As one of my colleagues put it in committee, there’s a difference between “talking progressive versus acting progressive.”  Talking progressive is saying things like “encouraging use of clean energy and ensuring excellent service are not mutually exclusive concepts… I am hopeful the Clean Energy Partnership will achieve both goals,” when the Clean Energy Partnership passes the Council.   Acting progressive would be voting to fully fund the Partnership.

Those of my colleagues who voted to ignore the commitments we’ve made and gut the Partnership:
Linea Palmisano (who made the motion)
Kevin Reich
Jacob Frey
Barb Johnson
Blong Yang
Abdi Warsame
Lisa Goodman

Those of my colleagues who voted with me to preserve the commitments we’ve made to clean energy:
Elizabeth Glidden
Alondra Cano
Lisa Bender
John Quincy
Andrew Johnson

This is not the end of this story.  I will be moving to replace these funds on December 10th, taking funding from another source.  The $400,000 in additional new funding for the Convention Center to market itself is one potential target.

In the meantime, I’m hoping that supporters of clean energy make their voices heard, as they have over the course of the last year.  Because it’s clear that the Council will not do the right thing on energy without a strong show of force from energy activists.

Saturday, November 29, 2014

New U of M Power Plant on the River

The University of Minnesota has applied for an air emissions permit from the Minnesota Pollution Control Agency (MPCA) in order to construct a new “Combined Heat and Power Plant” using the building adjacent to the Education Sciences Building and the Dinkytown Greenway Bridge on the East Bank. In order to do so they have completed an Environmental Assessment Worksheet. The MPCA took public comment on the Environmental Assessment Worksheet through November 26; and will be taking comment on the air emissions permit through December 1, 2014. According to the University the Combined Heat and Power (CHP) Plant will provide the Minneapolis campus with power and steam, and reduce overall utility costs by up to $2 million per year and will reduce the University's net carbon footprint by an estimated 65,000 metric tons of CO2 by efficiently using "waste" heat from generating electricity.  The steam will be used to heat campus buildings and for sterilizing equipment in the labs and University of Minnesota Medical Center hospitals and clinics. I was glad to learn that the Power Plant is to be fueled by natural gas. It will become the primary utility for the Minneapolis campus and the University's Southeast Steam Plant, at 600 Main Street SE, will become the secondary source of steam, as a back-up to the new facility. Two aging coal-fired boilers at the Southeast Steam Plant will be eliminated.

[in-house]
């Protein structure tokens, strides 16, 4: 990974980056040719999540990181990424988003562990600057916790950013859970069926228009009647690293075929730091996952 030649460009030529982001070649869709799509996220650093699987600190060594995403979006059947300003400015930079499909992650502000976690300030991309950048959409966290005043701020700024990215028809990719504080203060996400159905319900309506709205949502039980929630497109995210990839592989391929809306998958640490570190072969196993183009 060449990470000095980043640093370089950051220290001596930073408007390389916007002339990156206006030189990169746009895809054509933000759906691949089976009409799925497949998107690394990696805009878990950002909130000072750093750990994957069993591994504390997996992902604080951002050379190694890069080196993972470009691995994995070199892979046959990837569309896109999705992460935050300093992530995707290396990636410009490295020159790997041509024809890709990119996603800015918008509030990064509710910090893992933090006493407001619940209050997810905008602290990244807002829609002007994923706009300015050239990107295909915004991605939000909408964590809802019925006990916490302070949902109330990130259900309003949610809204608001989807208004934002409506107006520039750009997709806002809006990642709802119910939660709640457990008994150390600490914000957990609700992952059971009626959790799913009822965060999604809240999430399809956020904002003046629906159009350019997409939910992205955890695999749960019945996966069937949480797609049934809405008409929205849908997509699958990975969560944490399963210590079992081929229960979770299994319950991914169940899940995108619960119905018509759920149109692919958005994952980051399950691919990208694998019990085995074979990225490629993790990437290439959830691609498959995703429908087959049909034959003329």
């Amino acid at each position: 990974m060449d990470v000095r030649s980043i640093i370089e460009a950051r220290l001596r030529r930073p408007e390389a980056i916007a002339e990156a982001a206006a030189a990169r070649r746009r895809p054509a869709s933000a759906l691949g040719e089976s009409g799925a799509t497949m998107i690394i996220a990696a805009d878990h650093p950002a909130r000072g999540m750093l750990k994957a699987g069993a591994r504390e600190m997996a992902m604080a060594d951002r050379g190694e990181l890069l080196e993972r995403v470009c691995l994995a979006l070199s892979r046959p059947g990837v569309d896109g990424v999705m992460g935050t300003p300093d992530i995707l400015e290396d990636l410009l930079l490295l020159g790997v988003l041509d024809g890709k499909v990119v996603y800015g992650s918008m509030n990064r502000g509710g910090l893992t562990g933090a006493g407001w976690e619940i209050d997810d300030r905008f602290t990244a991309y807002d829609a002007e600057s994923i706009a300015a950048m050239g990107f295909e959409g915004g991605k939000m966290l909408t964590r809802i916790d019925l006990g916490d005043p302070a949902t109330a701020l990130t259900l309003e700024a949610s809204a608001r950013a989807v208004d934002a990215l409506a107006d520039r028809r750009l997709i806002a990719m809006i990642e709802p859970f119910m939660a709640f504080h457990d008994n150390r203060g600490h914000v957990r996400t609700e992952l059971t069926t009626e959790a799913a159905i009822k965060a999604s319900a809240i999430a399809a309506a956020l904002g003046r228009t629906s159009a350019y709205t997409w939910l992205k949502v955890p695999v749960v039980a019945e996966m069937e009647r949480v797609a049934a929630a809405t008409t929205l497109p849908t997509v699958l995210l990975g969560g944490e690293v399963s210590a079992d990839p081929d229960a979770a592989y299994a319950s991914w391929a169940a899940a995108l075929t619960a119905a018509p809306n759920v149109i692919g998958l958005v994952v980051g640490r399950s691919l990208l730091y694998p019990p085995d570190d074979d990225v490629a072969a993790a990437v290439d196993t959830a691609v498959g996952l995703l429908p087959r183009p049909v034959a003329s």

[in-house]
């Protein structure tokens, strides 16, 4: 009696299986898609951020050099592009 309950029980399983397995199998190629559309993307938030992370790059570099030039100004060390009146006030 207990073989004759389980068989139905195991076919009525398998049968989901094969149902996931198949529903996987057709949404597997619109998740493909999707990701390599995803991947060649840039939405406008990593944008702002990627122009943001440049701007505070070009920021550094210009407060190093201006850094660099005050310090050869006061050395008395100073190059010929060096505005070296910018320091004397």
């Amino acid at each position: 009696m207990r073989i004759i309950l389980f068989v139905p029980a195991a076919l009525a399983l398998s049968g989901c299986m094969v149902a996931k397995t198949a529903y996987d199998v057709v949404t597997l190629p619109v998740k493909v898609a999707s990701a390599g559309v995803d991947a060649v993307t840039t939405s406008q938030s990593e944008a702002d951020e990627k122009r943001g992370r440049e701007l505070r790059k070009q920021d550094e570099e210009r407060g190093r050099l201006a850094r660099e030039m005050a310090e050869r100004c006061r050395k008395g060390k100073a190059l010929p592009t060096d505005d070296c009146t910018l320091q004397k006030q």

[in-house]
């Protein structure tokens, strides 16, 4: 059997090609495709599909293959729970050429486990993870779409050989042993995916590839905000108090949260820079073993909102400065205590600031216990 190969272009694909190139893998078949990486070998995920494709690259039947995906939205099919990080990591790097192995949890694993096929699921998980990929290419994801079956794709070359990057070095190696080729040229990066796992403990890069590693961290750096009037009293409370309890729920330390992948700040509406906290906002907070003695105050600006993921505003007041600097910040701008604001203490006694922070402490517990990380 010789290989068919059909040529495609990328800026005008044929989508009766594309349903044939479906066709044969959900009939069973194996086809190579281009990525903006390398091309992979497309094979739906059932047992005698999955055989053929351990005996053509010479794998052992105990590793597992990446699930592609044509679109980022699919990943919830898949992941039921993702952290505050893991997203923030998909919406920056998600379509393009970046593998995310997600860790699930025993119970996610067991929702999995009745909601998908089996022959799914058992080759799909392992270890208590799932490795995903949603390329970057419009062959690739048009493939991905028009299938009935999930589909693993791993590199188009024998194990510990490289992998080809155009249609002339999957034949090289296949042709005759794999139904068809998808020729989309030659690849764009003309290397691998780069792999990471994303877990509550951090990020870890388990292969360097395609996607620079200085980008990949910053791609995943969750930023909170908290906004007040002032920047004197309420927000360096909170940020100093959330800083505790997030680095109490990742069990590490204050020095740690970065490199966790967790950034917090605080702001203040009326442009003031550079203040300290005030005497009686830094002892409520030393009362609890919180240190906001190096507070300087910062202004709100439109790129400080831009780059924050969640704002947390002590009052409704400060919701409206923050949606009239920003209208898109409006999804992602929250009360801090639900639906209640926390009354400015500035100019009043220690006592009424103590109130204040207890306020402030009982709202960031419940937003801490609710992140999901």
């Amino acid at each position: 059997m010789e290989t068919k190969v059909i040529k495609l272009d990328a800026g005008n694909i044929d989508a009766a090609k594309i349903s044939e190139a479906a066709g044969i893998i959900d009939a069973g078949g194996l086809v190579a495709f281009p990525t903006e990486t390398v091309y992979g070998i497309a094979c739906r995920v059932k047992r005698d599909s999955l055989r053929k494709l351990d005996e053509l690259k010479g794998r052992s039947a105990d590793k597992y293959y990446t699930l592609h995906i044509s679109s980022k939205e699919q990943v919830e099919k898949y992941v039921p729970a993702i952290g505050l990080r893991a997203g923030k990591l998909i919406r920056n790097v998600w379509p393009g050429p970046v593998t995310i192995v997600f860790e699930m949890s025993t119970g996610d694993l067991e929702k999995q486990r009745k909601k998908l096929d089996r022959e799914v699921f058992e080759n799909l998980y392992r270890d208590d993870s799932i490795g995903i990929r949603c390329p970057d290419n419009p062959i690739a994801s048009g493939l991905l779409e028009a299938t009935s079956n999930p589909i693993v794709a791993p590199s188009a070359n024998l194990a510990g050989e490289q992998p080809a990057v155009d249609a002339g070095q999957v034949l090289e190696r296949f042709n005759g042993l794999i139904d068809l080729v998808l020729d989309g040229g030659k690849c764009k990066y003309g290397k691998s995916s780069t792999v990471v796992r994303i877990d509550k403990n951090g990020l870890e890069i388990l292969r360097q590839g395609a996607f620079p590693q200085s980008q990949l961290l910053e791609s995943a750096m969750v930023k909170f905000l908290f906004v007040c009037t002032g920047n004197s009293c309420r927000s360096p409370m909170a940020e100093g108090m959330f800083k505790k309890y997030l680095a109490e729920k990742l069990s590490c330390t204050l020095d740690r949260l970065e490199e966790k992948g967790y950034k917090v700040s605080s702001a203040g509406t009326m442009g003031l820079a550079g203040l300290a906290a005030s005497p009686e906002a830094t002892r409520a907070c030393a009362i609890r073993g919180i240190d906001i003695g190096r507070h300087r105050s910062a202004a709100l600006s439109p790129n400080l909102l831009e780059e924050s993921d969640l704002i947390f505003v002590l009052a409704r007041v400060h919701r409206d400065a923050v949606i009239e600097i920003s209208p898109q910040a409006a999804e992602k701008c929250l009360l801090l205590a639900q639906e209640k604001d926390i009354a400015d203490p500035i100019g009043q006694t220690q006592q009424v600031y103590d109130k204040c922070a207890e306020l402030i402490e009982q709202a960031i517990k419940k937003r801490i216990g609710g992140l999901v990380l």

While the MPCA alone, and not the city, has the authority to require a full Environmental Impact Statement (EIS), anyone can comment. I submitted the following comments to the MPCA 

First I want to recognize many potential benefits of this project. If it indeed replaces inefficient and unreliable 1940s-era coal burners, moves the University away from the burning of coal and towards its long-term climate action plan goals of reducing the campus carbon footprint by half by 2020, and reaching climate neutrality by 2050, this is significant and positive. I am also encouraged to learn that it will help reduce the University’s net carbon footprint by an estimated 65,000 metric tons of CO2 and that it will restore an old 100 year old building that has sat largely vacant for more than a decade.